- Though a majority of Americans still view higher education as being good for the country, there is division along party lines on how the industry is viewed. According to a Pew Research Center report released Monday, a majority of Republicans and right-leaning citizens (58%) believing colleges and universities have a negative impact on the country while 72% of Democrats and left-leaning individuals perceive positive impact.
- The negative perception held by Republicans has changed dramatically in a short period of time — not even two years ago, only 37% viewed higher ed as having a negative effect on the country, and one year ago perceptions were much more mixed, with 45% reporting negative sentiments, and 43% feeling positively.
- Younger Republicans view the enterprise more favorably than those over 50, but their perception is declining more rapidly than those over 50 — a 21% drop in those who view it favorably among those under 50 since 2015, compared to a 15% drop for those over 50. And while the most conservative Republicans continue to view higher ed the most negatively, both ultra-conservatives and moderates have seen double-digit declines over the last two years, holding true regardless of education and income level, while Democrats with higher family incomes and more education feel more favorably about the sector.
The negative view of higher education held by Republicans could explain the lack of urgency by members of Congress to reauthorize the Higher Education Act — and even the desire in some cases to get rid of it and start from scratch. A majority of states (33) are currently operating under Republican governors, and 32 (not including the single-chambered Nebraska) are operating under Republican-controlled legislatures while 25 are under total Republican control. For administrators in these states, it is good to be aware of the potentially adversarial environment they may be facing when approaching state and federal advocacy — but it should not be a reason to disengage. In fact, it means higher ed government relations departments have even more work to do to secure the future of the institutions.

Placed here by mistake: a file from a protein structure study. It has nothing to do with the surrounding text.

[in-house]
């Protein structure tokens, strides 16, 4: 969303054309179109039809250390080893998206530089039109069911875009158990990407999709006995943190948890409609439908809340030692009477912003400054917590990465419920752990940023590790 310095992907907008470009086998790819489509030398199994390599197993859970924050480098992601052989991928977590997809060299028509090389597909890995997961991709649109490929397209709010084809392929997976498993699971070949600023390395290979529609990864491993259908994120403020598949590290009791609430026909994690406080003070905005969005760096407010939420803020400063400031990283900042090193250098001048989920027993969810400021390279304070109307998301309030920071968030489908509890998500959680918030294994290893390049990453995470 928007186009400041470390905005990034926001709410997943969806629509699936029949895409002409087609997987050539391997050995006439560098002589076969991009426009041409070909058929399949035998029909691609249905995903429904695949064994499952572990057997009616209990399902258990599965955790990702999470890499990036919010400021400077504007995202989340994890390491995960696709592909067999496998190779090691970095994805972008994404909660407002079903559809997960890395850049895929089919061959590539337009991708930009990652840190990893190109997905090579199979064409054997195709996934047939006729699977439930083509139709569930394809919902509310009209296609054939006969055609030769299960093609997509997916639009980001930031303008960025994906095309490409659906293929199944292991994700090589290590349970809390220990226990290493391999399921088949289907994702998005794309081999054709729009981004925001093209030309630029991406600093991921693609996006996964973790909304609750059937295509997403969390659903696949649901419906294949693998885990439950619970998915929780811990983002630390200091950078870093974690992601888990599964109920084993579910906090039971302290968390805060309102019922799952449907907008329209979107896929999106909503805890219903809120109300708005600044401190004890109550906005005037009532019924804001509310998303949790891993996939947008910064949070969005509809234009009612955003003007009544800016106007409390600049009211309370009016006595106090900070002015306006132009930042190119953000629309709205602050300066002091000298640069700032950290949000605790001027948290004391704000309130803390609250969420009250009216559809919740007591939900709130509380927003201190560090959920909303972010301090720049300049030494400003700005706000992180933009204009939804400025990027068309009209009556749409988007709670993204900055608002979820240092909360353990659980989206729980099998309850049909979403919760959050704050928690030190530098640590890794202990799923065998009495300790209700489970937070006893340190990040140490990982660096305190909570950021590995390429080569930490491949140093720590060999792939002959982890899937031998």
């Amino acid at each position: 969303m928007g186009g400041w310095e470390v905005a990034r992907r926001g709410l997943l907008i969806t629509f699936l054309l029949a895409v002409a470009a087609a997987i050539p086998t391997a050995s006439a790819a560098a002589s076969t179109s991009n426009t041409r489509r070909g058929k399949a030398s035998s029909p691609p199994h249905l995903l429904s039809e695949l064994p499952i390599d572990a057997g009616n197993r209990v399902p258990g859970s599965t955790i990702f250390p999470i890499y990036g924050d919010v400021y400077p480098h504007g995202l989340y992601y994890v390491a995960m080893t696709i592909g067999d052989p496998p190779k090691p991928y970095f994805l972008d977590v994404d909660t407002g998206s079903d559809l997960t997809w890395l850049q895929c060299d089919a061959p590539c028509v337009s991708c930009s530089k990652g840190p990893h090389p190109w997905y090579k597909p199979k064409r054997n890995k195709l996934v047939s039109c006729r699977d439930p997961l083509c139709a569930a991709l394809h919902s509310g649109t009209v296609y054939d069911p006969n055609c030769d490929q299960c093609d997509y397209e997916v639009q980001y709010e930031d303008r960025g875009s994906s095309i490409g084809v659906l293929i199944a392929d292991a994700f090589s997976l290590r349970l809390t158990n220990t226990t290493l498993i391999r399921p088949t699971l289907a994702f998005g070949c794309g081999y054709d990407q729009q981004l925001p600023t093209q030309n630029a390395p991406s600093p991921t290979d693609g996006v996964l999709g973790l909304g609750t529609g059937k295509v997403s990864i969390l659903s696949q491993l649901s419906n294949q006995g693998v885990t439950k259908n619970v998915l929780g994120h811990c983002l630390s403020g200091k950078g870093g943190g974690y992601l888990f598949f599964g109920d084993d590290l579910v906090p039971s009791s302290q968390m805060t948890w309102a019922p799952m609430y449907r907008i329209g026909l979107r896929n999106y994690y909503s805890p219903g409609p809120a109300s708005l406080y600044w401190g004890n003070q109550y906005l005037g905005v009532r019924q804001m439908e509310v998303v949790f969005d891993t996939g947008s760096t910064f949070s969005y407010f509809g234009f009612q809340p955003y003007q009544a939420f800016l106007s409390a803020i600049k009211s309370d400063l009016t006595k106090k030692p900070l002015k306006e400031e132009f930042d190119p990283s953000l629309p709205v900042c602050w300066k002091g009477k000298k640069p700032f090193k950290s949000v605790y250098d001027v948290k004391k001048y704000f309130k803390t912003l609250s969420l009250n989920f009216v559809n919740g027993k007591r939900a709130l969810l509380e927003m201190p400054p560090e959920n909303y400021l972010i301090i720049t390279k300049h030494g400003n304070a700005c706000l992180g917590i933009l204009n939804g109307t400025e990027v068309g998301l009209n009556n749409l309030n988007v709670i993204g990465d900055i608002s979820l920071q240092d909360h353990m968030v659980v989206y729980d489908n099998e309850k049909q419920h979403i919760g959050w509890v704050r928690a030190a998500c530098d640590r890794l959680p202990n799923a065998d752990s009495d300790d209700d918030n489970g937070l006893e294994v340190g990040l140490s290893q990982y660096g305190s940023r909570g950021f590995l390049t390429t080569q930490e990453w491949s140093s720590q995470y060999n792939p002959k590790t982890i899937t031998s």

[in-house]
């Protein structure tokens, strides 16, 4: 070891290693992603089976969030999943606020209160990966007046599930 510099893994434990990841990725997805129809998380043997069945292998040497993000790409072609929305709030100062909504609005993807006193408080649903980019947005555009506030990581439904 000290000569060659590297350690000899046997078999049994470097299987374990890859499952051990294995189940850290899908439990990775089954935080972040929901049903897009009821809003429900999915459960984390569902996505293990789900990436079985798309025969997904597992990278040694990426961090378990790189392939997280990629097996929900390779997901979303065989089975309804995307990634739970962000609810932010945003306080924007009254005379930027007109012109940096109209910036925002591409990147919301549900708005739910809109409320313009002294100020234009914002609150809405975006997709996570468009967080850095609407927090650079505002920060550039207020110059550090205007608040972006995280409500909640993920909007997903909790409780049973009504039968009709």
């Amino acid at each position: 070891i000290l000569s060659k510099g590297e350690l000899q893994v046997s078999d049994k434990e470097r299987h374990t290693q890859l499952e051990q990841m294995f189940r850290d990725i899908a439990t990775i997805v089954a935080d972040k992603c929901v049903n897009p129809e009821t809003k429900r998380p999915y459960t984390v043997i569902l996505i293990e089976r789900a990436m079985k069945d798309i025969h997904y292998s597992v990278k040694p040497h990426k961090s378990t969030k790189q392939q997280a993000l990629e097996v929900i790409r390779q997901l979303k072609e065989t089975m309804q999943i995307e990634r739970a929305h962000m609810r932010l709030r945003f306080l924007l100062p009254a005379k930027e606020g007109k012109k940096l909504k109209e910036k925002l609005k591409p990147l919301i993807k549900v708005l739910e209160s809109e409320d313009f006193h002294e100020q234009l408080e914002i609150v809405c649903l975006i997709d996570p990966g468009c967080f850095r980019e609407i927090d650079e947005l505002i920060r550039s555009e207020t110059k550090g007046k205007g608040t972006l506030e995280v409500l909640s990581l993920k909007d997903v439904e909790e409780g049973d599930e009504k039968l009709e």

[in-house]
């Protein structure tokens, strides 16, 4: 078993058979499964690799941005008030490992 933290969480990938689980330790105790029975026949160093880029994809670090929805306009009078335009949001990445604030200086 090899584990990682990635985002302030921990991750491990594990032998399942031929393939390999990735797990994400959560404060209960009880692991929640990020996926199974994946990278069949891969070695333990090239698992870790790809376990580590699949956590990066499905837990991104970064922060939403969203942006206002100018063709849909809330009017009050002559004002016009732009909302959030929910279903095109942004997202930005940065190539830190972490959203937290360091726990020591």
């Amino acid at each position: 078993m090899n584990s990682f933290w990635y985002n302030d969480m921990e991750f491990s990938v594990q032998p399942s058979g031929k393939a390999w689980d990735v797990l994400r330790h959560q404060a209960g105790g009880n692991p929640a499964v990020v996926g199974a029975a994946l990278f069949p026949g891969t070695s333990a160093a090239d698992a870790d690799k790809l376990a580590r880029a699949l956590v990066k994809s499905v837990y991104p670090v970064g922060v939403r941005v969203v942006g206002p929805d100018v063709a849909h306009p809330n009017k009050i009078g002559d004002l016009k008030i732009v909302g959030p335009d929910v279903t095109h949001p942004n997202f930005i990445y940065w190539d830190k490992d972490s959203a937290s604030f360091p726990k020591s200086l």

The Pew report does not get into reasons for the declining perception, but the biggest higher ed headlines in the last two years have been around affordability and freedom of expression — both issues which strike particular nerves with conservatives.
While college affordability has been a top-of-mind issue since Lyndon Baines Johnson signed the first Higher Education Act in 1965, the issue has really come to the forefront in the years since the start of the recession, coming to a head in 2015 when the Obama administration enacted the gainful employment regulations to target institutions which were providing students poor return on investment. And while Republicans have bucked against the Obama-era regulations, historic trends show the backlash may be more anti-Obama than anti-regulation of the for-profit industry, as Republicans have traditionally favored the kind of fiscal conservatism associated with the regulations.
President Trump himself voiced a belief while on the campaign trail that colleges should have some "skin in the game" on student debt, and American Association of State Colleges and Universities' Tom Harnisch told Education Dive shortly after the election that he expected affordability to be the biggest issue in higher education for the new president, suggesting the growing conversations around student debt and negative ROI may have something to do with the declining perception of higher ed as a whole.
Freedom of expression debate
In addition to affordability, growing debates over student protests and the way administrators have handled them has also likely played a huge part in the declining perception of higher ed as a whole. American Council of Trustees and Alumni President Michael Poliakoff recently told Education Dive that presidents should work to preserve absolute freedom of expression at all costs. Recent controversies over disinvited or removed speakers, and conversations about safe spaces, which abounded in the final years of the Obama administration, have likely damaged conservatives' perception of the industry. In fact, a 2016 Pew survey found that 79% of Americans overall believe protecting the right to nonviolent protest is very important to our democracy, and 74% think it's very important to protect the views of those with unpopular opinions.